"I am well again," she said. "See, my eye has gone round out of the way, and I am so flat that I can lie comfortably on this nice sea-floor. Isn't it splendid?" "It is a very ugly change," said one. "Oh, dear, do you think so?" asked poor Fanny. "At any rate, the change is most convenient," she went on, brightening. "See--one lies on the sand, so. One's flatness allows one to wriggle partly under the sand, so as to escape one's enemies; and one's eyes are both on top, where they are most needed. You had better come down and grow flat, too." "Not for the world!" cried the others in chorus. "What a life, lying in the sand! And what an ugly shape! Are you going to stay here always?" "Yes," said Fanny. "The food here suits me." "Good-bye, then. We are off to the top," they said. As they swam away one impudent little creature turned round and called: "Good-bye, Fanny Flatface!" That is how poor Fanny got the name. "How are you to-day, Fanny Flatface?" the thoughtless little fishes would call as they swam over her head. They thought it a clever thing to say. She would bury herself in the sand and pretend not to hear, but it made her most unhappy. She thought of all the other fishes she had seen. "None of them are flat," she said, "and none of them have two eyes on one side of the head. How dreadful I must look!" Lonely and miserable, she lay there for months, keeping herself well hidden from sight.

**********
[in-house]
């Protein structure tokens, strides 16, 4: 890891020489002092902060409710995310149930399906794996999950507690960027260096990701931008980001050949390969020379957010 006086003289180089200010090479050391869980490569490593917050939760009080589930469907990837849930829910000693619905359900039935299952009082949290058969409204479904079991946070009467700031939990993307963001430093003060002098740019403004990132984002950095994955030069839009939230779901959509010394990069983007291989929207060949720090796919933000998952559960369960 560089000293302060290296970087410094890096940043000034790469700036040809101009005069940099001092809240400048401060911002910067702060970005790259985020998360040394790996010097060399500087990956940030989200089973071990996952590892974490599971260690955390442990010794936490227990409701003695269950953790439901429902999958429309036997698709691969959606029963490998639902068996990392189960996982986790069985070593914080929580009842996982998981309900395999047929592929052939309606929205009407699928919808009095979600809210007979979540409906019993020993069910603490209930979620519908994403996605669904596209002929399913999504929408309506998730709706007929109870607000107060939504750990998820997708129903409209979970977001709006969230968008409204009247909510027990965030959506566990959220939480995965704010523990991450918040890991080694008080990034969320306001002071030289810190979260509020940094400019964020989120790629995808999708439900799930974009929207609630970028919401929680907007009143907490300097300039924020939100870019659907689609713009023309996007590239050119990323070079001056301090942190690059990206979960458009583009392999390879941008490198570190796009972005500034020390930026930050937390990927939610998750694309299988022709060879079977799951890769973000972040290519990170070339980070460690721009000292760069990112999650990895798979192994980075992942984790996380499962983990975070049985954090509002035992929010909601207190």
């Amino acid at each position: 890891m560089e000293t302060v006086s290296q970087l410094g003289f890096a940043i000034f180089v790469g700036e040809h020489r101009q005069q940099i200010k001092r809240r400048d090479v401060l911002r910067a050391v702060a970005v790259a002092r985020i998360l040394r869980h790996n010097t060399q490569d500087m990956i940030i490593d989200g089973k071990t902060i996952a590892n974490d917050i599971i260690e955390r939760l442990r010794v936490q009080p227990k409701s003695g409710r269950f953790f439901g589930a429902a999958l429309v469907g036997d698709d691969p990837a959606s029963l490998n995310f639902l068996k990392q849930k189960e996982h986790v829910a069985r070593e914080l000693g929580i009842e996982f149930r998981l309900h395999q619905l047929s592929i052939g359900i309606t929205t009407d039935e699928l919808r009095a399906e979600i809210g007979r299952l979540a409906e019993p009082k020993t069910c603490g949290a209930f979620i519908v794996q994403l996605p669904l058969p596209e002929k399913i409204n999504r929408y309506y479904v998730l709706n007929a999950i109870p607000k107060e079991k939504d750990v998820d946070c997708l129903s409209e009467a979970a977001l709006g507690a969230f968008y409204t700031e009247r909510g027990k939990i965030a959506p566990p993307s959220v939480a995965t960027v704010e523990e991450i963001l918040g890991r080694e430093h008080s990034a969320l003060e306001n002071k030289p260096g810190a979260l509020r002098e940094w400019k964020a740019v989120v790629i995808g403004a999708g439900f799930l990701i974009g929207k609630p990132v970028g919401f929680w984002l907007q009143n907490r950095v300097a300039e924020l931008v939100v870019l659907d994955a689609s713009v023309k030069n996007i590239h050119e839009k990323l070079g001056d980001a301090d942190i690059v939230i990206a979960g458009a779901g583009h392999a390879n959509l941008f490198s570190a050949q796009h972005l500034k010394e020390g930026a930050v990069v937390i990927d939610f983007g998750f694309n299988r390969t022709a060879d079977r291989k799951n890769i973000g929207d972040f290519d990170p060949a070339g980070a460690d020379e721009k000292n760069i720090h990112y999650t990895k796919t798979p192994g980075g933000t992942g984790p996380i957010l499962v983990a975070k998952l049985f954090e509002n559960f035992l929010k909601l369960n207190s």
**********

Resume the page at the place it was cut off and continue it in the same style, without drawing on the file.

One day she left the spot, hardly knowing why, and floated with the tide into the estuary mouth. A sunny shallow seemed to draw her with the memory of early days. She swam boldly in. Yes, this was her old first home. What had become of her brothers and sisters? Would they receive her, now that she had changed so terribly? The mud floor moved, and scores of flounders raised themselves and looked at her. Flat! As flat as herself! And each with two eyes on one side of the head. What comfort! She was no monstrosity, after all. "Who are you?" they asked. "Fanny," she replied. They all came out to look at her. "Why, it really is Fanny!" they exclaimed. "But how you have grown! How bright your red spots are! And how softly silvered is your under-side! How white and strong your teeth! You are certainly the beauty of the family. Have you come to live with us?" "Yes, oh yes," she answered joyfully. What happiness was hers, after the long months of shame and loneliness! It was a pleasant life they led. By day, while the warm sun shone, they basked below the mud. At night they feasted on the shoals of shrimps and jointed darting creatures that filled the water over them. As they slowly moved from bank to bank their upper skins changed colour with the colour of the floor on which they fed, and thus securely hid them from their enemies. One day the whitebait, grown now to little herrings, came up the estuary. "Why, there is Fanny Flatface," said one. Her sister flounders rose beside her. The herrings gaped in wonder. "So that was just your way of growing up!" they said at last. "Just my way of growing up," said Fanny cheerfully.